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Recommendation to Establish National Foundry

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Source Name Image(s)
CollectionLibrary of Congress: MMC, McHenry, James view image
Document Information
Date May 4, 1800
Author Name James McHenry (primary) Location: War Department
Recipient Name John Adams (primary)
Summary The Secretary at War writes President Adams concerning an act passed by Congress in 1798 titled, "An act to enable the President of the United States to procure common arms and ammunition." Pursuant to this act, McHenry recommends the purchase of a site to establish a national foundry for cannon.
Document Format Autograph Letter Signed
Document Notes [not available]
Content Notes [not available]
Related Persons/Groups John Adams; James McHenry; Congress; Secretary of the Navy; Benjamin Stoddert; Major Louis Tousard; Abraham Shepherd; ;
Related Places War Department; Harper's Ferry; Potomac River; ;
Keywords Act of Congress; cannon; arms; ammunition; small arms; military stores; foundries; armories; manufacture; importation; metal; National Armories; guns; ore; purchase; shot; experiments; reports; 6 pounder; 9 pounder; water carriage; property; timber; title; ground rent; law; ;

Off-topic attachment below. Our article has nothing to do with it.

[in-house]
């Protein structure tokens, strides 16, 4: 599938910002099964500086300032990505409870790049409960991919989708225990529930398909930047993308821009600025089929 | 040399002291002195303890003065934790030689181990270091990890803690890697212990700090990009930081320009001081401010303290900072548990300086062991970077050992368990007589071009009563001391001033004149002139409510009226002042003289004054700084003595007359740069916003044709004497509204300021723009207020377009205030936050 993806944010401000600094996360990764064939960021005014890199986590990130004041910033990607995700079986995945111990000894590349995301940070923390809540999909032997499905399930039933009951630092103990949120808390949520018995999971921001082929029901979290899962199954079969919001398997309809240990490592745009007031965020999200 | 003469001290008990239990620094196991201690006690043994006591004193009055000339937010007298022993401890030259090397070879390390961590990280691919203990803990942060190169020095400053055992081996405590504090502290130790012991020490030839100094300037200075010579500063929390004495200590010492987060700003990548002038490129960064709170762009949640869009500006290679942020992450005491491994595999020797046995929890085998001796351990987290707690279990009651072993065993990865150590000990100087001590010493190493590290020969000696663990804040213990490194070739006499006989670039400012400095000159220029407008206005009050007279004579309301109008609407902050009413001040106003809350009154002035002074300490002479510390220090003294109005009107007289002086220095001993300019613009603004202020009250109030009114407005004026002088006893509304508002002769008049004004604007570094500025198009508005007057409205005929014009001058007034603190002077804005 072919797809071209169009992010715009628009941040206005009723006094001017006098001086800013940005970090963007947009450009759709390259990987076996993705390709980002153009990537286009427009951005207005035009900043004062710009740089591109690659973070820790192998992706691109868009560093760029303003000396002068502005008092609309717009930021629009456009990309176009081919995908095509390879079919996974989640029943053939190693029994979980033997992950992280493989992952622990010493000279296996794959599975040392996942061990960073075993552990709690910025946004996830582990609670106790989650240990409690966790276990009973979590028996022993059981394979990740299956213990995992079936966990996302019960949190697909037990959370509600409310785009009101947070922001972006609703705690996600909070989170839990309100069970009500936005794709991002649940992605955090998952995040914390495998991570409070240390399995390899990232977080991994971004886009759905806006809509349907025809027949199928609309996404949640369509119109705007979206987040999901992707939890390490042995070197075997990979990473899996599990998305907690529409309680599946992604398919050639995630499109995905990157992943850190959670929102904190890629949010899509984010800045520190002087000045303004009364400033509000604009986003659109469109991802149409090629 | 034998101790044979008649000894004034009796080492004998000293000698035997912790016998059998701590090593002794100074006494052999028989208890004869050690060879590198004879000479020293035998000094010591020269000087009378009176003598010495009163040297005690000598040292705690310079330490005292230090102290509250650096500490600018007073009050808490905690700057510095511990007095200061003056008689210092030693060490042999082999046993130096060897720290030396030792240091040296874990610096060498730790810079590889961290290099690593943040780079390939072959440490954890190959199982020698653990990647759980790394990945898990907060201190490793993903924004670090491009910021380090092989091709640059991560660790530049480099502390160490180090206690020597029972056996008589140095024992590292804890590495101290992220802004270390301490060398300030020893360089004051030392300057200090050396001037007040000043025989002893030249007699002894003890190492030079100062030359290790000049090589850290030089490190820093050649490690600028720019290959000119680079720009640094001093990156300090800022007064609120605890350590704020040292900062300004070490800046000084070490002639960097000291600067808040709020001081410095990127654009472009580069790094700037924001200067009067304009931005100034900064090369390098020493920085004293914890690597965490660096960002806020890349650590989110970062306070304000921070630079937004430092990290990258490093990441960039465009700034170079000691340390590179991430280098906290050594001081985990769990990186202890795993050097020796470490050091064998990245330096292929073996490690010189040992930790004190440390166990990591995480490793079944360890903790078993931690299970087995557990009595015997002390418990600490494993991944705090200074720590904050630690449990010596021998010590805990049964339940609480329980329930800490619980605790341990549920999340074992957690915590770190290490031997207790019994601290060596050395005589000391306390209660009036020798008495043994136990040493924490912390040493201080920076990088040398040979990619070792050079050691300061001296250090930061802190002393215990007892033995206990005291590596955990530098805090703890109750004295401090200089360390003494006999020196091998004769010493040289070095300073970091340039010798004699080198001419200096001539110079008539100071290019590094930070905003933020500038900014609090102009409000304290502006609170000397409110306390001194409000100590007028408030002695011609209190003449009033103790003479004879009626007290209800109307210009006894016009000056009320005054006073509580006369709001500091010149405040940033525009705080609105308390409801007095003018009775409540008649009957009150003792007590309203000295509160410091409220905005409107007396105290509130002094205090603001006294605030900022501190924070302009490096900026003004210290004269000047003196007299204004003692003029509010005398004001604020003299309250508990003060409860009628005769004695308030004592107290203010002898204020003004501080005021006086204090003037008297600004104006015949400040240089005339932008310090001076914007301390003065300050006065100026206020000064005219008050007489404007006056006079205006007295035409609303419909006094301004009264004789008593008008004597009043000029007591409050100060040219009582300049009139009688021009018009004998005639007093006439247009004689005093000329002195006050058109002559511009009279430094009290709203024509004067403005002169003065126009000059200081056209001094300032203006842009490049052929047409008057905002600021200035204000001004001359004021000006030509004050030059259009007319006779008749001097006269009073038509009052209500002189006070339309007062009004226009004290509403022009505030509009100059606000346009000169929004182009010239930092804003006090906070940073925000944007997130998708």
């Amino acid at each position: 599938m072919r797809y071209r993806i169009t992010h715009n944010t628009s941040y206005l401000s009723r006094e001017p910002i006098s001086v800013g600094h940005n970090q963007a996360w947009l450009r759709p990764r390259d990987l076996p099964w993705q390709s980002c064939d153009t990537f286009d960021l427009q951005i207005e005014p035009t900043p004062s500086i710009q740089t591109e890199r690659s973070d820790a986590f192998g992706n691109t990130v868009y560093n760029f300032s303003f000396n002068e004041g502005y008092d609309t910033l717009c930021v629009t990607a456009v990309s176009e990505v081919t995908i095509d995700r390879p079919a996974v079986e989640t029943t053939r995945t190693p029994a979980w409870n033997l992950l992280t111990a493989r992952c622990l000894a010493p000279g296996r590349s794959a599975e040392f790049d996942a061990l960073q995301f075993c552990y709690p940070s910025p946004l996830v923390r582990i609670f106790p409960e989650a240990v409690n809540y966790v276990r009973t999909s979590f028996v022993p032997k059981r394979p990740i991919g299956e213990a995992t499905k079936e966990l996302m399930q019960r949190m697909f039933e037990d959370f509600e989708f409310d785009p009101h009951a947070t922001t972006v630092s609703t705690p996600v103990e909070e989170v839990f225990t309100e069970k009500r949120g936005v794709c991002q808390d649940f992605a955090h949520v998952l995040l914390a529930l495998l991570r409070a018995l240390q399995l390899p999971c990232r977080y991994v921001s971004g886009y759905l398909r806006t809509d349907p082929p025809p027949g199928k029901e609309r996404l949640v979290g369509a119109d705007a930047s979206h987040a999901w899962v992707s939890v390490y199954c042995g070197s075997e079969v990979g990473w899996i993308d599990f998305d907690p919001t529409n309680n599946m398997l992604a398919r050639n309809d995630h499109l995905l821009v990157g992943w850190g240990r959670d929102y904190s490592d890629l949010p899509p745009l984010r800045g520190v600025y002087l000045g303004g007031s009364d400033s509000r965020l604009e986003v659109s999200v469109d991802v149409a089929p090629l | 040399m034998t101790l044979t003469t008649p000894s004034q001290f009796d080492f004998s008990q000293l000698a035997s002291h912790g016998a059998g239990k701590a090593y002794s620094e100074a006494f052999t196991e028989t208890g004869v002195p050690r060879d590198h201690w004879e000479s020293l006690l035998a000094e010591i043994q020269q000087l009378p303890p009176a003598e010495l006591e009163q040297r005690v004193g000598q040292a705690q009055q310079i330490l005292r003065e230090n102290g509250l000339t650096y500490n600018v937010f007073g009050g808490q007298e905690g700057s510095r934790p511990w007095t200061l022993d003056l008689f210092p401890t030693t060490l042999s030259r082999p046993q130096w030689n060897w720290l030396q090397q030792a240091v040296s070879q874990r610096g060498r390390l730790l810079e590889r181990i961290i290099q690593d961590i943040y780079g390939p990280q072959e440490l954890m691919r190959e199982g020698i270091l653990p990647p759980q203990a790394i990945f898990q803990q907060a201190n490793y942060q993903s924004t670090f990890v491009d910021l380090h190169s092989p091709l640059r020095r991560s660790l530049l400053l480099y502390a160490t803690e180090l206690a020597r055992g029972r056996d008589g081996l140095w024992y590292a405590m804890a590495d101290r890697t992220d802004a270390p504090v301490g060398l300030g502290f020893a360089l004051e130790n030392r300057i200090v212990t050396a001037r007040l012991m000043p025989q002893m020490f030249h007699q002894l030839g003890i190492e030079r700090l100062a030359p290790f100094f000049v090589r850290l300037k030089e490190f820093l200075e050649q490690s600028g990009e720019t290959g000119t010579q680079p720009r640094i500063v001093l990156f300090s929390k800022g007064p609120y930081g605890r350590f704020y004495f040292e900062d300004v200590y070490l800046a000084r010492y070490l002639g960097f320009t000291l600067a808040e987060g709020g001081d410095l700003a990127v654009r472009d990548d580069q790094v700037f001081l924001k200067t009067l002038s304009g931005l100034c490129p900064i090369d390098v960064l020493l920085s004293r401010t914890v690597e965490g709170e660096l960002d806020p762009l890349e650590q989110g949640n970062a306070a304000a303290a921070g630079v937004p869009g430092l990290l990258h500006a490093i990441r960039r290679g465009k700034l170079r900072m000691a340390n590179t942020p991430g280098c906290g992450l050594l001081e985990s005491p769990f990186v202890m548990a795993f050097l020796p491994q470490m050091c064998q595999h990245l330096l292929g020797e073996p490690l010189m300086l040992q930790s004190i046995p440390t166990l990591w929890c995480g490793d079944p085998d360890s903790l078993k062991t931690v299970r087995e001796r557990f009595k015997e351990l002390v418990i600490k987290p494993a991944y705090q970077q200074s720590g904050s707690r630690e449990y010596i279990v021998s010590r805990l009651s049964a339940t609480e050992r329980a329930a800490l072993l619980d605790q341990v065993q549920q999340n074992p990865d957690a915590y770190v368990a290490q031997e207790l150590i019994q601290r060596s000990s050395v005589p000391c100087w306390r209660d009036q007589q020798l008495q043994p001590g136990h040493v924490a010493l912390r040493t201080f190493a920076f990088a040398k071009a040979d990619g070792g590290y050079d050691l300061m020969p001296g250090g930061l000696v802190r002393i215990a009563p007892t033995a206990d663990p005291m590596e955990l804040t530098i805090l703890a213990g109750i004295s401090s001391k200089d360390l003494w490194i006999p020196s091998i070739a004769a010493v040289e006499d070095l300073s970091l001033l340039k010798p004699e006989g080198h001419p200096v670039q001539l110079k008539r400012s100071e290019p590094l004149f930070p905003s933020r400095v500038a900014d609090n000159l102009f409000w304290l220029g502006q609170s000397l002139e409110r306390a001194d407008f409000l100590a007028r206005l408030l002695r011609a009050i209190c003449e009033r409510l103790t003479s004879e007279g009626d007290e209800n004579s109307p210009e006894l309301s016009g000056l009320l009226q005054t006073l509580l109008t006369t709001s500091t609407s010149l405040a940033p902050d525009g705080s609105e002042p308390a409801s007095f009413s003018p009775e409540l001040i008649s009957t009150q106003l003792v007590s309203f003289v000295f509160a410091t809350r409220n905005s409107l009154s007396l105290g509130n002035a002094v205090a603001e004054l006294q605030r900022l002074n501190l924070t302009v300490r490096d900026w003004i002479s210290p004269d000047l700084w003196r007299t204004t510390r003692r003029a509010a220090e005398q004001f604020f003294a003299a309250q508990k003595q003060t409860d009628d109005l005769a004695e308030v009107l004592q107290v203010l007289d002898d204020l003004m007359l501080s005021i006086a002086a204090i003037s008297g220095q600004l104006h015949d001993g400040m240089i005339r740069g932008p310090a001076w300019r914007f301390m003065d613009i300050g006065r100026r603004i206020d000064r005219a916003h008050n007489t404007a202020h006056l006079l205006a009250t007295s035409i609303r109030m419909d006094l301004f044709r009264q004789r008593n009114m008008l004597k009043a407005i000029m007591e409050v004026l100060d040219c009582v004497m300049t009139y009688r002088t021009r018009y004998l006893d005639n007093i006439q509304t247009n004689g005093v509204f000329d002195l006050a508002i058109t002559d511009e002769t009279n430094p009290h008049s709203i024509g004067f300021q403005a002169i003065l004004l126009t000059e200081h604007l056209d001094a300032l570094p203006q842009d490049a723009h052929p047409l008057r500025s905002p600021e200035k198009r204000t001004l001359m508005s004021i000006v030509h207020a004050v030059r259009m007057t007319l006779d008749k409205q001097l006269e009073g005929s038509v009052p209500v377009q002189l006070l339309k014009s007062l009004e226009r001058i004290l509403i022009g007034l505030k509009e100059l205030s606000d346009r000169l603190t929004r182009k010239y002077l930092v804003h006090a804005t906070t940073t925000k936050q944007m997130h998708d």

Key Phrases [not available]
Transcription

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War Department, 1st May, 1800
Sir,
An Act of Congress, passes the 4th of May, 1798, entitled "An Act to enable the President of the United States to procure Cannon, Arms & Ammunition, and for other purposes," provides Section 1. "That a Sum not exceeding Eight Hundred Thousand Dollars shall be, and hereby is appropriate, and shall and may be paid out of any Monies not before appropriated, under the direction of the president of the United States, to purchase, as soon as may be, a sufficient number of Cannon; also a supply of small arms and of ammunition, and military Stores, to be deposited and used, as will be most conducive to the public safety and defense, at the discretion of the President of the United States.["] Section 2. "That the President of the United States e, and he is hereby authorized, in case he shall find it impracticable to procure by purchase, with certainty and dispatch proportionate to the Necessities of the public Service, the Cannon & arms hereby required, and any considerable part thereof shall be likely to be deficient, to take by Lease for a Term of Years, or, by sale fee to the United States, one or more suitable place or places, where cannon or small arms may be advantageously cast and manufactured, and shall and may there establish Founderies and Armouries for the Manufacture of the same respectively, and shall cause suitable Artisans and Labourers to be there employed for account of the Unites States; and shall and may appoint one or more persons to superintend the said works under the direction of he Department of War," and Section 3. "That the Sum of One Hundred Thousand Dollars shall be, and hereby is appropriated, for the Hire, per chase and employ of the said Founderies and Armouries respectively, in case such Establishment shall be found necessary, as herein before provided."